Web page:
iPad with ForeFlight:
Criticism: The version 4.7 update seems to have deleted the Starred Airports list (yet you can still star them on the airport pages). It would be nice to have that back. It's not a huge deal, though.
Update: They fixed this in the last update (4.7.2), which I just downloaded 27.Sep.12 at 2015EDT.
iPad - $499-699
ForeFlight - $74.95 per year (or $149.99 for geo-referenced approach plates)
Optional: Stratus ADS-B - $799
It's basically the normal Garmin GLO with a few extra accessories, which includes a non-slip pad which clings to anything so you don't have to worry about mounting it, or having it slide around during the flight. It boots quickly, locates satellites quickly, and is really easy to connect via Bluetooth. Worth every penny.
Criticism: None from me, but some have reported issues with satellite reception with heated windscreens. Others say it's too easy to bump the power button and turn it on accidentally, but a little care in placing it in your flight bag solves that issue.
Garmin GLO for Aviation - $120
The Full Review: ForeFlight, iPad and GLO
As technology gets more and more convenient, powerful, and compact, it starts to branch out into more and more of our lives. If you asked me if I'd ever use a touchscreen half-laptop to view charts back when I started flying, my response would have been "yeah, eventually, but not any time soon."
It wasn't until 2010 that the first generation iPad came out, and even then the idea that you could use it for that purpose was still just a dream. It's crazy to me that the iPad was released just over two years ago, yet it has already come quite a long way. I jumped at the opportunity to get one earlier this year and ended up putting ForeFlight on that night. I'm no Apple fanatic, but I have to admit that at least two of their products have revolutionized my life, and this is one of them (the other being the iPod).
|Note the "No Fix"|
Weather is, of course, important to keep on top of both before and during your flight, and ForeFlight is just as capable there as any of the weather sources you may frequent. Graphical AIRMETs, SIGMETs, turbulence, icing, Doppler radar loops, outlooks and significant weather outlooks, PIREPs, prog charts, satellite imagery and winds aloft are all at your fingertips. Limited data is also available for Mexico and Canada. If you're looking for weather during your flight, you can always enable the weather overlays in map view with the Stratus ADS-B receiver, which costs a pretty penny, but has some nice capabilities. If you fly in the mid-west, though, make sure to check the coverage map as ADS-B receivers haven't fully covered the country.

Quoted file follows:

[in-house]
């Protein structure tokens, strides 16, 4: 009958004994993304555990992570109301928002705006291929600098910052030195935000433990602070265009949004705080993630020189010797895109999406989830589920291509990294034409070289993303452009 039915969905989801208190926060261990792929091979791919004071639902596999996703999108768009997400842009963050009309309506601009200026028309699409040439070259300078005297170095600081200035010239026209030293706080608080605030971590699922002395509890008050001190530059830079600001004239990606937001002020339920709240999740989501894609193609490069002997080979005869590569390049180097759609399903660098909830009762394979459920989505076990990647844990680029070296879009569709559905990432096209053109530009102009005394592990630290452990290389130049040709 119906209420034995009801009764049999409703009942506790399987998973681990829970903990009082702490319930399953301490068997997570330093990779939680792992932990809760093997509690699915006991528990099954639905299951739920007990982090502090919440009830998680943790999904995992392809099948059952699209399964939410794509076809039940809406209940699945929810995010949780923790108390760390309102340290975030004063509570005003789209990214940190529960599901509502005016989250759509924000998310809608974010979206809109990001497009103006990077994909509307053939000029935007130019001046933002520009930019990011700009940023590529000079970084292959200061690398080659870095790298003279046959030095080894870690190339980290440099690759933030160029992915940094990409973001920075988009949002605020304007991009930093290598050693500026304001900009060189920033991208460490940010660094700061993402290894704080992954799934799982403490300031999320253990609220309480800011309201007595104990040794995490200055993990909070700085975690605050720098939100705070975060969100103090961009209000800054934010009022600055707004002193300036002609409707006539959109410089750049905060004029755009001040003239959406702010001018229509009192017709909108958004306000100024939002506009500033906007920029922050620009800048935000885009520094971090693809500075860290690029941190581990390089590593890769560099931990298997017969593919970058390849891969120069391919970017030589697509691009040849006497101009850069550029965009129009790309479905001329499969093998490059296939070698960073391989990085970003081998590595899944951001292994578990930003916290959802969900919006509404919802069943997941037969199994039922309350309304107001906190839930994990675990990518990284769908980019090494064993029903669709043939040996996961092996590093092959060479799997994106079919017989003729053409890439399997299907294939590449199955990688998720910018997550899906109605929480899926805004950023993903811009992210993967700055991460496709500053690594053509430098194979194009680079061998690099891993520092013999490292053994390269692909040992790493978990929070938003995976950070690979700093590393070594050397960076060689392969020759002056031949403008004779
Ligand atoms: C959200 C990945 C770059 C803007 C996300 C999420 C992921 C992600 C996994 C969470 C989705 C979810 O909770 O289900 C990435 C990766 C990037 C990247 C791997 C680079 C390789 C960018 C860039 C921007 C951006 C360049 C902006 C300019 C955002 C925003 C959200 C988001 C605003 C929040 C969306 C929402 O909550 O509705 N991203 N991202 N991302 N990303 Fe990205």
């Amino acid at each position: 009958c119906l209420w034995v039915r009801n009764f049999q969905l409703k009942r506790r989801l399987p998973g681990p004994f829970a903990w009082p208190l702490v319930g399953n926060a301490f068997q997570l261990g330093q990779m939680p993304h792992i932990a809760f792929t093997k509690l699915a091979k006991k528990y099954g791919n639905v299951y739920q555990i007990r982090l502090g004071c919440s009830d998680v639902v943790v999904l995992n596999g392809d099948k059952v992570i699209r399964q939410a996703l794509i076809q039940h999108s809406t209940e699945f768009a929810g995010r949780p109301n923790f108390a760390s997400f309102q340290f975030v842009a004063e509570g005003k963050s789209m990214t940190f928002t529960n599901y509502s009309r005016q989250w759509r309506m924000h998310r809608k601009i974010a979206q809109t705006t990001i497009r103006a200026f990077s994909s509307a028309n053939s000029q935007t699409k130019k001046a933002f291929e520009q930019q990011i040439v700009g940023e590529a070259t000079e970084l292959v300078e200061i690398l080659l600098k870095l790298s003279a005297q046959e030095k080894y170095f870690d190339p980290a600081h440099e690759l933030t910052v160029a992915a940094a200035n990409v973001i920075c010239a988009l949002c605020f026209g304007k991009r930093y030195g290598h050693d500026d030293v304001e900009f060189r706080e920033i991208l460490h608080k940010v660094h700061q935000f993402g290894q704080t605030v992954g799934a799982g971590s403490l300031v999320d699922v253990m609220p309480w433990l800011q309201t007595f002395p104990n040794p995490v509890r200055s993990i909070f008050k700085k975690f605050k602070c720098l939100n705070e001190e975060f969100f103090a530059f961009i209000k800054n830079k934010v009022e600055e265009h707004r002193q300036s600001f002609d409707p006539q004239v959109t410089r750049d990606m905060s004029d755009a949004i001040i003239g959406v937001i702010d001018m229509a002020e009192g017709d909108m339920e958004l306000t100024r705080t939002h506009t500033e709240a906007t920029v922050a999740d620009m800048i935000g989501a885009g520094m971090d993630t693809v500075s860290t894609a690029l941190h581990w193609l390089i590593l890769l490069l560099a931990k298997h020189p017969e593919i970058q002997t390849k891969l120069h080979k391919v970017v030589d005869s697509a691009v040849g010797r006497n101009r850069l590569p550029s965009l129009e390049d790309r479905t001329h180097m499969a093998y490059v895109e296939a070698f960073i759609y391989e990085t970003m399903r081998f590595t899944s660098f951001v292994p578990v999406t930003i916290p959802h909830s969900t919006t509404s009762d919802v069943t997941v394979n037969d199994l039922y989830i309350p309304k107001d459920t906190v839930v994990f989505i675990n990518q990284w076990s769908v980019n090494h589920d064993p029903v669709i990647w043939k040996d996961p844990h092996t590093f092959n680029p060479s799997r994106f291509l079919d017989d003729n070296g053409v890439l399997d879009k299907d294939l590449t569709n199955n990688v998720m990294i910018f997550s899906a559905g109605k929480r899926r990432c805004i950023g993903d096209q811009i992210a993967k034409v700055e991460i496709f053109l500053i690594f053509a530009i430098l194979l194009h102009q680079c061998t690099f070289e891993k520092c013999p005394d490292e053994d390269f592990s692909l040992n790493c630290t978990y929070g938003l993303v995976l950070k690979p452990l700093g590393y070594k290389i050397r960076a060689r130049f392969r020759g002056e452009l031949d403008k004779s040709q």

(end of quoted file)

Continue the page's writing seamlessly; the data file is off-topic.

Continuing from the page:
Here are a few more screenshots of the ForeFlight interface:
The left screen is the altitude selection page. Note the inclusion of the wind data to help you in your selection. The right screen is the settings page, where you can set default units, among other options. You can even change the position symbol on the map from a high wing, low wing, jet, fighter, or helicopter.
The whole setup really makes working in the cramped space of most smaller planes a breeze. It also helps add in some situational awareness when compared to following along on a paper chart, or even certain moving-map GPS units. If you're looking at the various EFBs available on the market, you should definitely consider it. Some of the other EFBs are aimed more at the corporate setting, which you can see in the way they structure their pricing. I'm not saying that they aren't useful to the GA pilot, rather I'm just attempting to point out that the target market might not be you in all cases. Jepp does have their own version using Jepp charts instead of NACO for a comparable $76, and is aimed at the private and corporate pilot group. Most of them have trial periods as well, so you don't have to worry about risking anything until you try it and like it.
Hopefully this helped you in your decision. If you have questions, the best spot is the blog twitter account @TheLifeOfAPilot.